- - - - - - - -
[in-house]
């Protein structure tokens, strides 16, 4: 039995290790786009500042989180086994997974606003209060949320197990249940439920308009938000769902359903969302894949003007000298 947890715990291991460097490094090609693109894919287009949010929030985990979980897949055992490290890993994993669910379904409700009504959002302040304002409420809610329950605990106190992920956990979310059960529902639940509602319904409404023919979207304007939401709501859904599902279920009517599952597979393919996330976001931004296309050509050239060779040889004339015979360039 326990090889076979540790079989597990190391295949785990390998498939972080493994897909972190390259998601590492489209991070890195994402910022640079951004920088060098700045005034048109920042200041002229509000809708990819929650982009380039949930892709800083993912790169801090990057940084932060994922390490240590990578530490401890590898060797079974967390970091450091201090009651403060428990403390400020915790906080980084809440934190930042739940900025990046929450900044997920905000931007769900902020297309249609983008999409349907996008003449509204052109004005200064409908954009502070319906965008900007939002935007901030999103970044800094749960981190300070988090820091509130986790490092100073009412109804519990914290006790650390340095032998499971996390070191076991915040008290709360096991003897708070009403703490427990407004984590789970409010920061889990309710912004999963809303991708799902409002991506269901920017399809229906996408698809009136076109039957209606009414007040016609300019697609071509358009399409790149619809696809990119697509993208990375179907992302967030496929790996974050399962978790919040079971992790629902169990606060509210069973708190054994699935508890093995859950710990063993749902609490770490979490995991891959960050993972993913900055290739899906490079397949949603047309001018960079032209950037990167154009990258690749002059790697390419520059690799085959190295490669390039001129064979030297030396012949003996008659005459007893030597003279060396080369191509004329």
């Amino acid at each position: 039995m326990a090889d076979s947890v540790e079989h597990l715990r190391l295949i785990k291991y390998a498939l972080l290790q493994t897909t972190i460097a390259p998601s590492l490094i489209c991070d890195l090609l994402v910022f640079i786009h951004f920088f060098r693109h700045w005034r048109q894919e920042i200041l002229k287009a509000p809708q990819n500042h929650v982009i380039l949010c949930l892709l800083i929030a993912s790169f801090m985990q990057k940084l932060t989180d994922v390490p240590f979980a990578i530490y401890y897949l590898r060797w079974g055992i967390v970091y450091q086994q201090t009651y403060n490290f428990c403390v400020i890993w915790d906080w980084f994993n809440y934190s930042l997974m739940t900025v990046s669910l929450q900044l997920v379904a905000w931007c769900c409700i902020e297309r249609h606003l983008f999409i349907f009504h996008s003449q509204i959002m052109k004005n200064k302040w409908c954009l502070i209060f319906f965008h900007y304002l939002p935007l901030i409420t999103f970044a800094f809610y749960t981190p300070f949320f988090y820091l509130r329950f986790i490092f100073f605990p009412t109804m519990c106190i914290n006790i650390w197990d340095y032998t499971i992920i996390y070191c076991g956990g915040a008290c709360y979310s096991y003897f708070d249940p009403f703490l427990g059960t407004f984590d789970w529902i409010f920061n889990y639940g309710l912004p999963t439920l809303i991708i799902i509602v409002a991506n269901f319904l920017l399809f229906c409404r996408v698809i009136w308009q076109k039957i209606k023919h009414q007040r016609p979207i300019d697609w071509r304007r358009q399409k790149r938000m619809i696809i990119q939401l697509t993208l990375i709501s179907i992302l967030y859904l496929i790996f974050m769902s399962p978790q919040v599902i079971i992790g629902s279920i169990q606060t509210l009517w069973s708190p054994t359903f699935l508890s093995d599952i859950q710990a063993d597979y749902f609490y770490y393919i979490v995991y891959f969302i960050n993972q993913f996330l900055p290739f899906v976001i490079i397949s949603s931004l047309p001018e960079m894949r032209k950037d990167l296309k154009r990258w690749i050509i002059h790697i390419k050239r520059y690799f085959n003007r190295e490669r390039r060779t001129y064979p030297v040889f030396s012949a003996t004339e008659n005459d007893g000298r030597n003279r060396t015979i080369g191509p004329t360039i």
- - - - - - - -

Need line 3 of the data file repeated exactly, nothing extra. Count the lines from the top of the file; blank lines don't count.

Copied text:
């Amino acid at each position: 039995m326990a090889d076979s947890v540790e079989h597990l715990r190391l295949i785990k291991y390998a498939l972080l290790q493994t897909t972190i460097a390259p998601s590492l490094i489209c991070d890195l090609l994402v910022f640079i786009h951004f920088f060098r693109h700045w005034r048109q894919e920042i200041l002229k287009a509000p809708q990819n500042h929650v982009i380039l949010c949930l892709l800083i929030a993912s790169f801090m985990q990057k940084l932060t989180d994922v390490p240590f979980a990578i530490y401890y897949l590898r060797w079974g055992i967390v970091y450091q086994q201090t009651y403060n490290f428990c403390v400020i890993w915790d906080w980084f994993n809440y934190s930042l997974m739940t900025v990046s669910l929450q900044l997920v379904a905000w931007c769900c409700i902020e297309r249609h606003l983008f999409i349907f009504h996008s003449q509204i959002m052109k004005n200064k302040w409908c954009l502070i209060f319906f965008h900007y304002l939002p935007l901030i409420t999103f970044a800094f809610y749960t981190p300070f949320f988090y820091l509130r329950f986790i490092f100073f605990p009412t109804m519990c106190i914290n006790i650390w197990d340095y032998t499971i992920i996390y070191c076991g956990g915040a008290c709360y979310s096991y003897f708070d249940p009403f703490l427990g059960t407004f984590d789970w529902i409010f920061n889990y639940g309710l912004p999963t439920l809303i991708i799902i509602v409002a991506n269901f319904l920017l399809f229906c409404r996408v698809i009136w308009q076109k039957i209606k023919h009414q007040r016609p979207i300019d697609w071509r304007r358009q399409k790149r938000m619809i696809i990119q939401l697509t993208l990375i709501s179907i992302l967030y859904l496929i790996f974050m769902s399962p978790q919040v599902i079971i992790g629902s279920i169990q606060t509210l009517w069973s708190p054994t359903f699935l508890s093995d599952i859950q710990a063993d597979y749902f609490y770490y393919i979490v995991y891959f969302i960050n993972q993913f996330l900055p290739f899906v976001i490079i397949s949603s931004l047309p001018e960079m894949r032209k950037d990167l296309k154009r990258w690749i050509i002059h790697i390419k050239r520059y690799f085959n003007r190295e490669r390039r060779t001129y064979p030297v040889f030396s012949a003996t004339e008659n005459d007893g000298r030597n003279r060396t015979i080369g191509p004329t360039i």